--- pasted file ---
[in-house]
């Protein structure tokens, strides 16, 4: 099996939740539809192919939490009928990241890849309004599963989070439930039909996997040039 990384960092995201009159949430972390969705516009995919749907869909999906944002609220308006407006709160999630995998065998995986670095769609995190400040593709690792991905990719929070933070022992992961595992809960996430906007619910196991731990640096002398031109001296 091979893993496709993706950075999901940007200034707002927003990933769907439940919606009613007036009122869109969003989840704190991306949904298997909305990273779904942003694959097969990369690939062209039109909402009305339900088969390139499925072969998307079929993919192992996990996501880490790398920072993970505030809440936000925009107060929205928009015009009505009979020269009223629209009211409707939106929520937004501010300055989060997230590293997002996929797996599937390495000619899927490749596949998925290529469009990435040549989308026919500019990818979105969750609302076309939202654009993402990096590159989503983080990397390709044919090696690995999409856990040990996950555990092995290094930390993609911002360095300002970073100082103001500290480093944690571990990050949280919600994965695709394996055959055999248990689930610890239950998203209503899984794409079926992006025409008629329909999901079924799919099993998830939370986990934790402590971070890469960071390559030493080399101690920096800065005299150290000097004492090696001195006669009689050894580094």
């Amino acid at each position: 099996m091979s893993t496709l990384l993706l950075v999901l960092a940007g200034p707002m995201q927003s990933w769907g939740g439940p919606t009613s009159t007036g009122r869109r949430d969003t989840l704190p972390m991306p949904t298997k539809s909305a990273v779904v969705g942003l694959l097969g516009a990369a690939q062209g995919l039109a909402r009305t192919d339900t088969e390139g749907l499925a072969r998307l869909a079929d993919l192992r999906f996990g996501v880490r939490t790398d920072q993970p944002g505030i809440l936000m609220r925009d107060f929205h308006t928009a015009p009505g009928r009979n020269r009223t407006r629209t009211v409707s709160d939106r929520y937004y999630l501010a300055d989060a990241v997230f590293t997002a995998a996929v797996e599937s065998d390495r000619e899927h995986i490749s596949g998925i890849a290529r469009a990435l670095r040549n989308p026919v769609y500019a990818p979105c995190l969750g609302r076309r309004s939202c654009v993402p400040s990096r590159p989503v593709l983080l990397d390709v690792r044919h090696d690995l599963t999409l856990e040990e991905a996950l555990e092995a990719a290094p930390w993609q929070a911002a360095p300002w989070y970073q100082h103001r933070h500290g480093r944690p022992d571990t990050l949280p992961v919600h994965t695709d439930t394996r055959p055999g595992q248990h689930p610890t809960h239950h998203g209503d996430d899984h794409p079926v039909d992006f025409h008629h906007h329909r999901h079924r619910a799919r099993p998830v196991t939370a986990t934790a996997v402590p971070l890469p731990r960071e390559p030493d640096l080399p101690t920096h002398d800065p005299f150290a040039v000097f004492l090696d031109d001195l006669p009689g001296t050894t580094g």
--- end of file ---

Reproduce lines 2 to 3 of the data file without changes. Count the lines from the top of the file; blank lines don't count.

């Protein structure tokens, strides 16, 4: 099996939740539809192919939490009928990241890849309004599963989070439930039909996997040039 990384960092995201009159949430972390969705516009995919749907869909999906944002609220308006407006709160999630995998065998995986670095769609995190400040593709690792991905990719929070933070022992992961595992809960996430906007619910196991731990640096002398031109001296 091979893993496709993706950075999901940007200034707002927003990933769907439940919606009613007036009122869109969003989840704190991306949904298997909305990273779904942003694959097969990369690939062209039109909402009305339900088969390139499925072969998307079929993919192992996990996501880490790398920072993970505030809440936000925009107060929205928009015009009505009979020269009223629209009211409707939106929520937004501010300055989060997230590293997002996929797996599937390495000619899927490749596949998925290529469009990435040549989308026919500019990818979105969750609302076309939202654009993402990096590159989503983080990397390709044919090696690995999409856990040990996950555990092995290094930390993609911002360095300002970073100082103001500290480093944690571990990050949280919600994965695709394996055959055999248990689930610890239950998203209503899984794409079926992006025409008629329909999901079924799919099993998830939370986990934790402590971070890469960071390559030493080399101690920096800065005299150290000097004492090696001195006669009689050894580094």
């Amino acid at each position: 099996m091979s893993t496709l990384l993706l950075v999901l960092a940007g200034p707002m995201q927003s990933w769907g939740g439940p919606t009613s009159t007036g009122r869109r949430d969003t989840l704190p972390m991306p949904t298997k539809s909305a990273v779904v969705g942003l694959l097969g516009a990369a690939q062209g995919l039109a909402r009305t192919d339900t088969e390139g749907l499925a072969r998307l869909a079929d993919l192992r999906f996990g996501v880490r939490t790398d920072q993970p944002g505030i809440l936000m609220r925009d107060f929205h308006t928009a015009p009505g009928r009979n020269r009223t407006r629209t009211v409707s709160d939106r929520y937004y999630l501010a300055d989060a990241v997230f590293t997002a995998a996929v797996e599937s065998d390495r000619e899927h995986i490749s596949g998925i890849a290529r469009a990435l670095r040549n989308p026919v769609y500019a990818p979105c995190l969750g609302r076309r309004s939202c654009v993402p400040s990096r590159p989503v593709l983080l990397d390709v690792r044919h090696d690995l599963t999409l856990e040990e991905a996950l555990e092995a990719a290094p930390w993609q929070a911002a360095p300002w989070y970073q100082h103001r933070h500290g480093r944690p022992d571990t990050l949280p992961v919600h994965t695709d439930t394996r055959p055999g595992q248990h689930p610890t809960h239950h998203g209503d996430d899984h794409p079926v039909d992006f025409h008629h906007h329909r999901h079924r619910a799919r099993p998830v196991t939370a986990t934790a996997v402590p971070l890469p731990r960071e390559p030493d640096l080399p101690t920096h002398d800065p005299f150290a040039v000097f004492l090696d031109d001195l006669p009689g001296t050894t580094g």